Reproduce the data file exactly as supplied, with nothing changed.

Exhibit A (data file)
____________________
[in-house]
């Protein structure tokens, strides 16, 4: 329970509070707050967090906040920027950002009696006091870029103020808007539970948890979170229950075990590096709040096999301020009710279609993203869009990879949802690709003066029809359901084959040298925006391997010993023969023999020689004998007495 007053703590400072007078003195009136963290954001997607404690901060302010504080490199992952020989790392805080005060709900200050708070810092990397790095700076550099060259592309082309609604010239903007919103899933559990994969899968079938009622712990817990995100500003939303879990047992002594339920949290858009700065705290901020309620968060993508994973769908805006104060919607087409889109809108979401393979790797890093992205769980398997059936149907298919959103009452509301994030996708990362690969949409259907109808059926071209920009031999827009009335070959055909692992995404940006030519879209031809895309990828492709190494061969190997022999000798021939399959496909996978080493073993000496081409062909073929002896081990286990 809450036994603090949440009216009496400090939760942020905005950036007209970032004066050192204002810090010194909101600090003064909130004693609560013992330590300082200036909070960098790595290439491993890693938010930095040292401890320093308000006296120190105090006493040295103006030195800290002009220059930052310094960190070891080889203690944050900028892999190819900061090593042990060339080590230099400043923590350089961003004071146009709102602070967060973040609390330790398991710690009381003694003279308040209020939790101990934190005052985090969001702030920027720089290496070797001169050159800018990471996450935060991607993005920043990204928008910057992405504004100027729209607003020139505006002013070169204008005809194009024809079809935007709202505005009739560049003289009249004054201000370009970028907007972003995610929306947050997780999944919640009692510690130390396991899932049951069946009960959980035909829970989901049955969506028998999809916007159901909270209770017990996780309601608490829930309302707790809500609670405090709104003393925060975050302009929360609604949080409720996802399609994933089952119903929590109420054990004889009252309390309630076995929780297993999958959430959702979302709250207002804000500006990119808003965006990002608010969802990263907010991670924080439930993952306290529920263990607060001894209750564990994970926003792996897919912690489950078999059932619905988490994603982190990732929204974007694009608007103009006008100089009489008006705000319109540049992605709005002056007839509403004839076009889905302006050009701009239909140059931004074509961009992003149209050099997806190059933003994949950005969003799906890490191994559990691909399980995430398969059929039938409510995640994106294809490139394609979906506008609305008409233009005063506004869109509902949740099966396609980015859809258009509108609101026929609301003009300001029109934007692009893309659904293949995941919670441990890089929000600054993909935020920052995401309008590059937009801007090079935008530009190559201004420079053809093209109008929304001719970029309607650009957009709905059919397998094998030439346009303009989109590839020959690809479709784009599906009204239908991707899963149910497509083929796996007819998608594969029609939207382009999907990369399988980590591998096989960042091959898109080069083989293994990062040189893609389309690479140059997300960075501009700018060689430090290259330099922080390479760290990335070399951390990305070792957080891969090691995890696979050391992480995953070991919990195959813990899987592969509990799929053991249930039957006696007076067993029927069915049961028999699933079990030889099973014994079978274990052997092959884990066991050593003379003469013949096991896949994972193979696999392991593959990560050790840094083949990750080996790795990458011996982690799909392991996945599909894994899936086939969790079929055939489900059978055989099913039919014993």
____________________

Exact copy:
[in-house]
């Protein structure tokens, strides 16, 4: 329970509070707050967090906040920027950002009696006091870029103020808007539970948890979170229950075990590096709040096999301020009710279609993203869009990879949802690709003066029809359901084959040298925006391997010993023969023999020689004998007495 007053703590400072007078003195009136963290954001997607404690901060302010504080490199992952020989790392805080005060709900200050708070810092990397790095700076550099060259592309082309609604010239903007919103899933559990994969899968079938009622712990817990995100500003939303879990047992002594339920949290858009700065705290901020309620968060993508994973769908805006104060919607087409889109809108979401393979790797890093992205769980398997059936149907298919959103009452509301994030996708990362690969949409259907109808059926071209920009031999827009009335070959055909692992995404940006030519879209031809895309990828492709190494061969190997022999000798021939399959496909996978080493073993000496081409062909073929002896081990286990 809450036994603090949440009216009496400090939760942020905005950036007209970032004066050192204002810090010194909101600090003064909130004693609560013992330590300082200036909070960098790595290439491993890693938010930095040292401890320093308000006296120190105090006493040295103006030195800290002009220059930052310094960190070891080889203690944050900028892999190819900061090593042990060339080590230099400043923590350089961003004071146009709102602070967060973040609390330790398991710690009381003694003279308040209020939790101990934190005052985090969001702030920027720089290496070797001169050159800018990471996450935060991607993005920043990204928008910057992405504004100027729209607003020139505006002013070169204008005809194009024809079809935007709202505005009739560049003289009249004054201000370009970028907007972003995610929306947050997780999944919640009692510690130390396991899932049951069946009960959980035909829970989901049955969506028998999809916007159901909270209770017990996780309601608490829930309302707790809500609670405090709104003393925060975050302009929360609604949080409720996802399609994933089952119903929590109420054990004889009252309390309630076995929780297993999958959430959702979302709250207002804000500006990119808003965006990002608010969802990263907010991670924080439930993952306290529920263990607060001894209750564990994970926003792996897919912690489950078999059932619905988490994603982190990732929204974007694009608007103009006008100089009489008006705000319109540049992605709005002056007839509403004839076009889905302006050009701009239909140059931004074509961009992003149209050099997806190059933003994949950005969003799906890490191994559990691909399980995430398969059929039938409510995640994106294809490139394609979906506008609305008409233009005063506004869109509902949740099966396609980015859809258009509108609101026929609301003009300001029109934007692009893309659904293949995941919670441990890089929000600054993909935020920052995401309008590059937009801007090079935008530009190559201004420079053809093209109008929304001719970029309607650009957009709905059919397998094998030439346009303009989109590839020959690809479709784009599906009204239908991707899963149910497509083929796996007819998608594969029609939207382009999907990369399988980590591998096989960042091959898109080069083989293994990062040189893609389309690479140059997300960075501009700018060689430090290259330099922080390479760290990335070399951390990305070792957080891969090691995890696979050391992480995953070991919990195959813990899987592969509990799929053991249930039957006696007076067993029927069915049961028999699933079990030889099973014994079978274990052997092959884990066991050593003379003469013949096991896949994972193979696999392991593959990560050790840094083949990750080996790795990458011996982690799909392991996945599909894994899936086939969790079929055939489900059978055989099913039919014993």